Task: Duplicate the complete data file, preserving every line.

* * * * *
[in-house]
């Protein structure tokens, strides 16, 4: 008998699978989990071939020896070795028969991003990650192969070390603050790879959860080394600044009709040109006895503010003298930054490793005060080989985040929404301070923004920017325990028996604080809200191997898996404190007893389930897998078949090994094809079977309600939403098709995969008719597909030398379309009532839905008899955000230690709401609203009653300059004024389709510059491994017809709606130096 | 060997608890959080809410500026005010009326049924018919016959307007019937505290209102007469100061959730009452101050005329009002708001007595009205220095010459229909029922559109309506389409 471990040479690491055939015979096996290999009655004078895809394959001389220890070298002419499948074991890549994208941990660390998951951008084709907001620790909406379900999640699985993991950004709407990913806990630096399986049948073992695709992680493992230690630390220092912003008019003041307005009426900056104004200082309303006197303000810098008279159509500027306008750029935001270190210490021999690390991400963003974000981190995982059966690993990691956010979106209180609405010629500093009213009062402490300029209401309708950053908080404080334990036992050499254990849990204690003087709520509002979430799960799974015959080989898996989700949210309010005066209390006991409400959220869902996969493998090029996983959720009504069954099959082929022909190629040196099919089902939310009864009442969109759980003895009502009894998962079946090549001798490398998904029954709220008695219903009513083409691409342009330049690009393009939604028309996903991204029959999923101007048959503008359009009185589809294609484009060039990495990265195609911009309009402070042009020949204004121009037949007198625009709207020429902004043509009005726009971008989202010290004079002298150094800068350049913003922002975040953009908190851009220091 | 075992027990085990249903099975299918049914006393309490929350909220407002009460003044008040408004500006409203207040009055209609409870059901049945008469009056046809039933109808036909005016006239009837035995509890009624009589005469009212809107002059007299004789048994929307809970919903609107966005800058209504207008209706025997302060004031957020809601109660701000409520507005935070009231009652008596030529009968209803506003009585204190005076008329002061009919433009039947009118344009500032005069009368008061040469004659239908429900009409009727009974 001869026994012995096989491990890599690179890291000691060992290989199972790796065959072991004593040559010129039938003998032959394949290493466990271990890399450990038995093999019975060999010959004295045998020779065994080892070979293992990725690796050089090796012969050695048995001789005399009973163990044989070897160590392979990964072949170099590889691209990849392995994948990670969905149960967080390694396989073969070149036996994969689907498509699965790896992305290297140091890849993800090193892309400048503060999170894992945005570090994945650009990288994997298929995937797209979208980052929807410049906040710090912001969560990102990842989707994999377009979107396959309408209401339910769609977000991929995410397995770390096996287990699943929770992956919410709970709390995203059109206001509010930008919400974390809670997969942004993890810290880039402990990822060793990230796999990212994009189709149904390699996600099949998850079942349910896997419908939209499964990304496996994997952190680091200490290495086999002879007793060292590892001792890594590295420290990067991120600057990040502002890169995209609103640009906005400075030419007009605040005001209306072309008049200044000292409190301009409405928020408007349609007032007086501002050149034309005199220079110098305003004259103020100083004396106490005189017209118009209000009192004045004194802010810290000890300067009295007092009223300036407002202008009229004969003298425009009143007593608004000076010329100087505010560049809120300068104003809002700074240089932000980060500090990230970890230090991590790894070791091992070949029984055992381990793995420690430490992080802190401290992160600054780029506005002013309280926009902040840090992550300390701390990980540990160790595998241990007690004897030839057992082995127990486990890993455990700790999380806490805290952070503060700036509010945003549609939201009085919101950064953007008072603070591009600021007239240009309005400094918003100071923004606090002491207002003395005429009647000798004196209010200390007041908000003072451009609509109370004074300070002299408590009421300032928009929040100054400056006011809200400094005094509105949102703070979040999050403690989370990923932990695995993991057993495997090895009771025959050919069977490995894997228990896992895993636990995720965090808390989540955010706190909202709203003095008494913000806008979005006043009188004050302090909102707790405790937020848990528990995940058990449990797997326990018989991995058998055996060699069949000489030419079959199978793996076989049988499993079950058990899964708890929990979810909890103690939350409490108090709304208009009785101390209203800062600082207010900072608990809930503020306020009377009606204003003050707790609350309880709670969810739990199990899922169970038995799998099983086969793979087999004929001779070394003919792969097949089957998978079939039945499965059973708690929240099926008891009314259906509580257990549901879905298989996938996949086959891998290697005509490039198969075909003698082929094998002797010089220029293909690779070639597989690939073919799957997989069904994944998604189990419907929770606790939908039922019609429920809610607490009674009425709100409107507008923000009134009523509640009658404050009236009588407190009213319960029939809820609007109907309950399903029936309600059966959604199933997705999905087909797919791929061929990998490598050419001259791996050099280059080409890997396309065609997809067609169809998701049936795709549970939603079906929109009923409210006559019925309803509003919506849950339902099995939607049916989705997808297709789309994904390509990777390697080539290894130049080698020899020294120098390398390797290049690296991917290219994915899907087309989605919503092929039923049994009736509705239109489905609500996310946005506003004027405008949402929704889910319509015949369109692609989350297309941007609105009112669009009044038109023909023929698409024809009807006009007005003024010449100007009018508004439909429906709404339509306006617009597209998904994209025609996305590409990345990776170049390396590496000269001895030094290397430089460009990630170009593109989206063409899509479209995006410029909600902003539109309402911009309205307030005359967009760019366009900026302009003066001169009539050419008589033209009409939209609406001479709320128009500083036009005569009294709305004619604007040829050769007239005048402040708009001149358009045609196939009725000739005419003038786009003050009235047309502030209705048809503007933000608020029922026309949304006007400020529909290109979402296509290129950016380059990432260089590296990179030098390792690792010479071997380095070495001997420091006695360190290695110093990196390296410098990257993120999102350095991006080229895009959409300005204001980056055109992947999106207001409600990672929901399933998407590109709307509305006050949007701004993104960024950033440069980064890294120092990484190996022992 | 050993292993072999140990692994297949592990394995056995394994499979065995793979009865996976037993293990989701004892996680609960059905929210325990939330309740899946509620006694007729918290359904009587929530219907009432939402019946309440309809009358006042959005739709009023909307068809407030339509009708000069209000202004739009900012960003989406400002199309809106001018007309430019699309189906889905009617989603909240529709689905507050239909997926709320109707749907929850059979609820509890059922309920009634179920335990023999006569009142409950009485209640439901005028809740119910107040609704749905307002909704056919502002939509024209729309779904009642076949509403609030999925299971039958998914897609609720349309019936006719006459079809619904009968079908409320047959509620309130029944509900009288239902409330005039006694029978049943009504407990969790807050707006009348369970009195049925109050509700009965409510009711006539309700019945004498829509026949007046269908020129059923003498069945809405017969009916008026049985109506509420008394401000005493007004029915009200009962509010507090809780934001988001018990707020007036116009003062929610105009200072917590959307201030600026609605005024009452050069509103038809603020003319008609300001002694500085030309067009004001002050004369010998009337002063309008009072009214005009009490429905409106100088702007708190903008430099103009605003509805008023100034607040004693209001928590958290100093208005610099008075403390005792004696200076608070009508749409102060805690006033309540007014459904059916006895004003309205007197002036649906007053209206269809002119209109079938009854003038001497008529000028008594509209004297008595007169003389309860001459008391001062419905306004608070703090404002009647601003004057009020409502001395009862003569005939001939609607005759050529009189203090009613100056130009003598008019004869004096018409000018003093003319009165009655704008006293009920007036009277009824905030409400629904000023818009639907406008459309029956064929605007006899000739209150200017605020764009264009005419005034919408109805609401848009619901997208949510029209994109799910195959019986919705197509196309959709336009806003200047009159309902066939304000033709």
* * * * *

[in-house]
């Protein structure tokens, strides 16, 4: 008998699978989990071939020896070795028969991003990650192969070390603050790879959860080394600044009709040109006895503010003298930054490793005060080989985040929404301070923004920017325990028996604080809200191997898996404190007893389930897998078949090994094809079977309600939403098709995969008719597909030398379309009532839905008899955000230690709401609203009653300059004024389709510059491994017809709606130096 | 060997608890959080809410500026005010009326049924018919016959307007019937505290209102007469100061959730009452101050005329009002708001007595009205220095010459229909029922559109309506389409 471990040479690491055939015979096996290999009655004078895809394959001389220890070298002419499948074991890549994208941990660390998951951008084709907001620790909406379900999640699985993991950004709407990913806990630096399986049948073992695709992680493992230690630390220092912003008019003041307005009426900056104004200082309303006197303000810098008279159509500027306008750029935001270190210490021999690390991400963003974000981190995982059966690993990691956010979106209180609405010629500093009213009062402490300029209401309708950053908080404080334990036992050499254990849990204690003087709520509002979430799960799974015959080989898996989700949210309010005066209390006991409400959220869902996969493998090029996983959720009504069954099959082929022909190629040196099919089902939310009864009442969109759980003895009502009894998962079946090549001798490398998904029954709220008695219903009513083409691409342009330049690009393009939604028309996903991204029959999923101007048959503008359009009185589809294609484009060039990495990265195609911009309009402070042009020949204004121009037949007198625009709207020429902004043509009005726009971008989202010290004079002298150094800068350049913003922002975040953009908190851009220091 | 075992027990085990249903099975299918049914006393309490929350909220407002009460003044008040408004500006409203207040009055209609409870059901049945008469009056046809039933109808036909005016006239009837035995509890009624009589005469009212809107002059007299004789048994929307809970919903609107966005800058209504207008209706025997302060004031957020809601109660701000409520507005935070009231009652008596030529009968209803506003009585204190005076008329002061009919433009039947009118344009500032005069009368008061040469004659239908429900009409009727009974 001869026994012995096989491990890599690179890291000691060992290989199972790796065959072991004593040559010129039938003998032959394949290493466990271990890399450990038995093999019975060999010959004295045998020779065994080892070979293992990725690796050089090796012969050695048995001789005399009973163990044989070897160590392979990964072949170099590889691209990849392995994948990670969905149960967080390694396989073969070149036996994969689907498509699965790896992305290297140091890849993800090193892309400048503060999170894992945005570090994945650009990288994997298929995937797209979208980052929807410049906040710090912001969560990102990842989707994999377009979107396959309408209401339910769609977000991929995410397995770390096996287990699943929770992956919410709970709390995203059109206001509010930008919400974390809670997969942004993890810290880039402990990822060793990230796999990212994009189709149904390699996600099949998850079942349910896997419908939209499964990304496996994997952190680091200490290495086999002879007793060292590892001792890594590295420290990067991120600057990040502002890169995209609103640009906005400075030419007009605040005001209306072309008049200044000292409190301009409405928020408007349609007032007086501002050149034309005199220079110098305003004259103020100083004396106490005189017209118009209000009192004045004194802010810290000890300067009295007092009223300036407002202008009229004969003298425009009143007593608004000076010329100087505010560049809120300068104003809002700074240089932000980060500090990230970890230090991590790894070791091992070949029984055992381990793995420690430490992080802190401290992160600054780029506005002013309280926009902040840090992550300390701390990980540990160790595998241990007690004897030839057992082995127990486990890993455990700790999380806490805290952070503060700036509010945003549609939201009085919101950064953007008072603070591009600021007239240009309005400094918003100071923004606090002491207002003395005429009647000798004196209010200390007041908000003072451009609509109370004074300070002299408590009421300032928009929040100054400056006011809200400094005094509105949102703070979040999050403690989370990923932990695995993991057993495997090895009771025959050919069977490995894997228990896992895993636990995720965090808390989540955010706190909202709203003095008494913000806008979005006043009188004050302090909102707790405790937020848990528990995940058990449990797997326990018989991995058998055996060699069949000489030419079959199978793996076989049988499993079950058990899964708890929990979810909890103690939350409490108090709304208009009785101390209203800062600082207010900072608990809930503020306020009377009606204003003050707790609350309880709670969810739990199990899922169970038995799998099983086969793979087999004929001779070394003919792969097949089957998978079939039945499965059973708690929240099926008891009314259906509580257990549901879905298989996938996949086959891998290697005509490039198969075909003698082929094998002797010089220029293909690779070639597989690939073919799957997989069904994944998604189990419907929770606790939908039922019609429920809610607490009674009425709100409107507008923000009134009523509640009658404050009236009588407190009213319960029939809820609007109907309950399903029936309600059966959604199933997705999905087909797919791929061929990998490598050419001259791996050099280059080409890997396309065609997809067609169809998701049936795709549970939603079906929109009923409210006559019925309803509003919506849950339902099995939607049916989705997808297709789309994904390509990777390697080539290894130049080698020899020294120098390398390797290049690296991917290219994915899907087309989605919503092929039923049994009736509705239109489905609500996310946005506003004027405008949402929704889910319509015949369109692609989350297309941007609105009112669009009044038109023909023929698409024809009807006009007005003024010449100007009018508004439909429906709404339509306006617009597209998904994209025609996305590409990345990776170049390396590496000269001895030094290397430089460009990630170009593109989206063409899509479209995006410029909600902003539109309402911009309205307030005359967009760019366009900026302009003066001169009539050419008589033209009409939209609406001479709320128009500083036009005569009294709305004619604007040829050769007239005048402040708009001149358009045609196939009725000739005419003038786009003050009235047309502030209705048809503007933000608020029922026309949304006007400020529909290109979402296509290129950016380059990432260089590296990179030098390792690792010479071997380095070495001997420091006695360190290695110093990196390296410098990257993120999102350095991006080229895009959409300005204001980056055109992947999106207001409600990672929901399933998407590109709307509305006050949007701004993104960024950033440069980064890294120092990484190996022992 | 050993292993072999140990692994297949592990394995056995394994499979065995793979009865996976037993293990989701004892996680609960059905929210325990939330309740899946509620006694007729918290359904009587929530219907009432939402019946309440309809009358006042959005739709009023909307068809407030339509009708000069209000202004739009900012960003989406400002199309809106001018007309430019699309189906889905009617989603909240529709689905507050239909997926709320109707749907929850059979609820509890059922309920009634179920335990023999006569009142409950009485209640439901005028809740119910107040609704749905307002909704056919502002939509024209729309779904009642076949509403609030999925299971039958998914897609609720349309019936006719006459079809619904009968079908409320047959509620309130029944509900009288239902409330005039006694029978049943009504407990969790807050707006009348369970009195049925109050509700009965409510009711006539309700019945004498829509026949007046269908020129059923003498069945809405017969009916008026049985109506509420008394401000005493007004029915009200009962509010507090809780934001988001018990707020007036116009003062929610105009200072917590959307201030600026609605005024009452050069509103038809603020003319008609300001002694500085030309067009004001002050004369010998009337002063309008009072009214005009009490429905409106100088702007708190903008430099103009605003509805008023100034607040004693209001928590958290100093208005610099008075403390005792004696200076608070009508749409102060805690006033309540007014459904059916006895004003309205007197002036649906007053209206269809002119209109079938009854003038001497008529000028008594509209004297008595007169003389309860001459008391001062419905306004608070703090404002009647601003004057009020409502001395009862003569005939001939609607005759050529009189203090009613100056130009003598008019004869004096018409000018003093003319009165009655704008006293009920007036009277009824905030409400629904000023818009639907406008459309029956064929605007006899000739209150200017605020764009264009005419005034919408109805609401848009619901997208949510029209994109799910195959019986919705197509196309959709336009806003200047009159309902066939304000033709």